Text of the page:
The sheikhs secret love.., p.20
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       The Sheikh's Secret Love Child, p.20

         Part #2 of The Sheikh's Baby Surprise series by Holly Rayner
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  Rosie’s eyes opened as the sun started its descent in the bright, blue sky. She looked at her baby, who was sleeping soundly, and at Hakan, who sent little snores into the air as he slept on his back. She shuffled toward the back of the bed to lean her back against the cool wall. She cracked her neck, her knuckles.

  Without her warmth beside them, Hakan and Zak awoke, blinking around them. Hakan turned his head upwards, catching sight of her. “What are you doing up there, Monkey,” he asked her. “You know, we have to get ready for dinner soon.”

  “I hope you have mashed peas,” she murmured, gesturing to their son. “It’s all he’ll eat right now.”

  “I think we can work something out,” Hakan laughed, picking up the wiggling eighteen-month year old. He tossed him lightly into the air, and Rosie bit her lip, slightly nervous about the coming dinner.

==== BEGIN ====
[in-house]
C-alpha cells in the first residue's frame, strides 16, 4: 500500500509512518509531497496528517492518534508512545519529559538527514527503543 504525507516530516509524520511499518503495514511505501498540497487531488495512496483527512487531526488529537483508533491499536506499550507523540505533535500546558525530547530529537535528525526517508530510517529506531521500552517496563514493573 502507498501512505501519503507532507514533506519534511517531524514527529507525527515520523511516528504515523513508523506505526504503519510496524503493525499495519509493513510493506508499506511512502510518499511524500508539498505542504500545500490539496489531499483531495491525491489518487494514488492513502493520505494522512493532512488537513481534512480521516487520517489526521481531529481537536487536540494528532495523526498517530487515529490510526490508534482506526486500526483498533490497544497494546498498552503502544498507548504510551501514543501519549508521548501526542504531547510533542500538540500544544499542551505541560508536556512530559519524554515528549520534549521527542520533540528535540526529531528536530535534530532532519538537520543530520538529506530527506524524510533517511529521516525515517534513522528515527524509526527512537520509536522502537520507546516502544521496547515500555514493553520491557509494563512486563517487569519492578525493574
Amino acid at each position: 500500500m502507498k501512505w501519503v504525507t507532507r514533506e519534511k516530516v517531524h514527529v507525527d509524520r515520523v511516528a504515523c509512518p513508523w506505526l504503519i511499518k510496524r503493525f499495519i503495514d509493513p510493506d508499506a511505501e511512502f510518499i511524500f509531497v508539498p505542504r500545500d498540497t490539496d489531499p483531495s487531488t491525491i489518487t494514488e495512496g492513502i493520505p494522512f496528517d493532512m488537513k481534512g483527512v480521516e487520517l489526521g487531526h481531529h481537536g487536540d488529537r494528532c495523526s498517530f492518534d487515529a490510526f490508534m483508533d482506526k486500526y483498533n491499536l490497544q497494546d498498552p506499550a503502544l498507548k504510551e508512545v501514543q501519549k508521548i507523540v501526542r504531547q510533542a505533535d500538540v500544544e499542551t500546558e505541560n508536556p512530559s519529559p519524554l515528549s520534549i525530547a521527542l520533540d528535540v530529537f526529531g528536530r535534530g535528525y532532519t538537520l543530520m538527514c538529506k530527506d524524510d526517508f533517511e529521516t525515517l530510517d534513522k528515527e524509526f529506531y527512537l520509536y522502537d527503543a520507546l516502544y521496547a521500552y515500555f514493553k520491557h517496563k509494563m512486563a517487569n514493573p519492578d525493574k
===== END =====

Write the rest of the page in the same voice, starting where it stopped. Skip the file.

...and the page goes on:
“Will there be many people at this thing tonight?” she asked him meekly. She knew he could tell she was on edge.

  “Nope,” Hakan said directly, flashing his kind, dark eyes toward her. “Actually, just us, and Clarice and my mother, if that’s all right with you.”

  Rosie nodded eagerly, her breathing steadying. “Yes. Absolutely.”

  “But that reminds me,” Hakan said, snapping his fingers. “We must draft this press release about your first appearance.”

  “My appearance?” she asked, her eyes wide. “Wasn’t that just out there? When I left the limousine?”

  Hakan shook his head, giving her that devilish smile again. “Actually, we’re planning a royal ball in the next few weeks—to introduce you properly to the public.” He held up his hands as Zak crawled around on the bed beside him. “I’m sorry. This is just kind of part of the game.”

  Rosie swept her legs over the side of the bed and inhaled, exhaled. “Are you sure that’s necessary? A press release and everything?”

  “Trust me, I’m a media guru,” he teased.

  She nodded, grinning. “I will.”

  Rosie lifted her arms toward her son, then. She hadn’t held him since the limo had arrived, and she missed his warmth, his easy breathing on her neck. She bounced him slightly in her arms. “I should probably feed him and put him to bed before dinner, actually. He’ll be grumpy by the time we sit down with our mothers.”